Saturday, June 16, 2012

An Effort to Help the Medical Community and Others Understand Us on Melanoma Road

It has been brought to my attention that we have a rather "specialized" vocabulary. We really do have a couple of cool words that fit into our world quite nicely and need to be known so they can be used appropriately. Likewise, there are also words, phrases, and attitudes that really need a quick demise.

Our really cool words:
Attirude. noun. A "don't mess with me" attitude that can come on suddenly, from out of nowhere. It can also stay around a while once it starts. Depending on the person, it can start a week or two before an appointment. Of any kind. It can start when we get thinking about our melanoma. It can just start without any apparent underlying reason or source. Melanoma is reason enough for a good case of attirude to start. When "attirude" hits, you know it. So does everybody else. It is what it is. (And, yes, that is how to spell it. No typo!)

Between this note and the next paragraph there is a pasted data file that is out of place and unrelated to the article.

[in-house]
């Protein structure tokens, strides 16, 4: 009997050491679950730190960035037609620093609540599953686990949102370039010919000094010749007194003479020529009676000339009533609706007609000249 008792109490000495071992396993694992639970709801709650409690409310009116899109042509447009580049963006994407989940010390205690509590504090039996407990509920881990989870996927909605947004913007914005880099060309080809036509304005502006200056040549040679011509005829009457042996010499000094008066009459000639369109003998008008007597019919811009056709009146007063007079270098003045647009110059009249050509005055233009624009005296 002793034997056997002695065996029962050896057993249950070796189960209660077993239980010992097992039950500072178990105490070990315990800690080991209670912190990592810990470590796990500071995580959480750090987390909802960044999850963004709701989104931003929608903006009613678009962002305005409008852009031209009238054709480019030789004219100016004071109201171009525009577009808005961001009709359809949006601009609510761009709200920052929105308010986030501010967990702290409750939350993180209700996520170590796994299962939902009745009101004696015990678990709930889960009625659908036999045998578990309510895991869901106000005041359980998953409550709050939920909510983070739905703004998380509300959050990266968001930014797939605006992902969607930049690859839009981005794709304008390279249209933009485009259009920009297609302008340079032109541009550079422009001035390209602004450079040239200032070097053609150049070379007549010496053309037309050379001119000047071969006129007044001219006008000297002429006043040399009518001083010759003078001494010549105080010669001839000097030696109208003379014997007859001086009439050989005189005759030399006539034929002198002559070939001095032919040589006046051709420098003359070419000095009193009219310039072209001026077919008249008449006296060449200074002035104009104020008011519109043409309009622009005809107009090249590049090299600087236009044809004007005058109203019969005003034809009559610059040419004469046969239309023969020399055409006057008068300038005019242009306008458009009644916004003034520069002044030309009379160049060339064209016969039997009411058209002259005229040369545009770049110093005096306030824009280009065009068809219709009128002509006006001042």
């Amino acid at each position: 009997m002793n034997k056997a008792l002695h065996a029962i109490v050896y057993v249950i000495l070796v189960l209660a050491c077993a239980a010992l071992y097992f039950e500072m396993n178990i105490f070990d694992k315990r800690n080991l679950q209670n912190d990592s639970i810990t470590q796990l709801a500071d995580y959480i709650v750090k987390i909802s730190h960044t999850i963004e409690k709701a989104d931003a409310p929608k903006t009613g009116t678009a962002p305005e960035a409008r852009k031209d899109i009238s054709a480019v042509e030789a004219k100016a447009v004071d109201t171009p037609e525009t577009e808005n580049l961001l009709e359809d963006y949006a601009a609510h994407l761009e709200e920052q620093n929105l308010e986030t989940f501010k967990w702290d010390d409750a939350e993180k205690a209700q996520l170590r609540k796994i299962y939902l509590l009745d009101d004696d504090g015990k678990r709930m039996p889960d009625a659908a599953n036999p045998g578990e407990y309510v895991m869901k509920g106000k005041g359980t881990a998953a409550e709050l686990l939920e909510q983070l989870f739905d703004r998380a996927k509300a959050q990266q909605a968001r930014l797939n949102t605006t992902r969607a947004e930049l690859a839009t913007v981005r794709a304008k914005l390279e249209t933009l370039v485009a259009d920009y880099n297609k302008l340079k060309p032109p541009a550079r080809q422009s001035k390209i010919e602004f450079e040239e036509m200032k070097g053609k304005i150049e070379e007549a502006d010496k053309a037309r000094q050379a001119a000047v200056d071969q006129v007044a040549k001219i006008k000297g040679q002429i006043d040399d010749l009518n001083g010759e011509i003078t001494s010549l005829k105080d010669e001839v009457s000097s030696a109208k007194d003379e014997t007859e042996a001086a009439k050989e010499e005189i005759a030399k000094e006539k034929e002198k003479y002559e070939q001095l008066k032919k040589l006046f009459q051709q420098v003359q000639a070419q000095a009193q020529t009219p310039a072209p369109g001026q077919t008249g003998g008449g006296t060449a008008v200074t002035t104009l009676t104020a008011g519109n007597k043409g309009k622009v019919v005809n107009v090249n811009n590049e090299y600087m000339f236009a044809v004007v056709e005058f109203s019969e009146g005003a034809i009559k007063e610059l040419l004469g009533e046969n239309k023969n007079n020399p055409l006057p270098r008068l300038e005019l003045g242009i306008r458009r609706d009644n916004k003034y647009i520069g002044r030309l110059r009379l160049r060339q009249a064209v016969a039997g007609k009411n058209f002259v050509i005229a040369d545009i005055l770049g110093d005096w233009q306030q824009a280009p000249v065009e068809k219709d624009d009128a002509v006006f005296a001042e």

Scanxiety. noun. A sense of dread that comes on the closer we get to scans. Scanxiety continues until results are in. Scanxiety looks similar to attirude, but it has a definite onset...scans and all things scans. Attirude is more of a general emotion that comes with the melanoma diagnosis.

I suppose of we can have "scanxiety" we can also be "scanxious". Cool! New word!

Words, Phrases, and Attitudes to Strike or, at least, redefine:
Doom and gloom. The medical establishment is often really good at projecting this undesirable attitude when discussing our melanoma with us. Other people can project it as well. This is more of an attitude and, frankly, we don't need it. We aren't stupid, but we aren't ready to die either, so spare us this idea that we're as good as dead. Give it to us straight but give us hope. Oh, and learn what's happening on the melanoma scene! We've had some extremely promising breakthroughs recently, and while they aren't cures, they do add splashes of bright colors to an otherwise darkish canvas. Get some newer statistics that reflect that people are living longer. Not everyone to be sure and sadly so. But advances in testing, procedures, surgeries, treatments, and knowledge about melanoma in general are prolonging lifespans, and not just with quantity of time, but high quality as well. People fighting this brutal disease don't need other people projecting doom and gloom, so cut it out.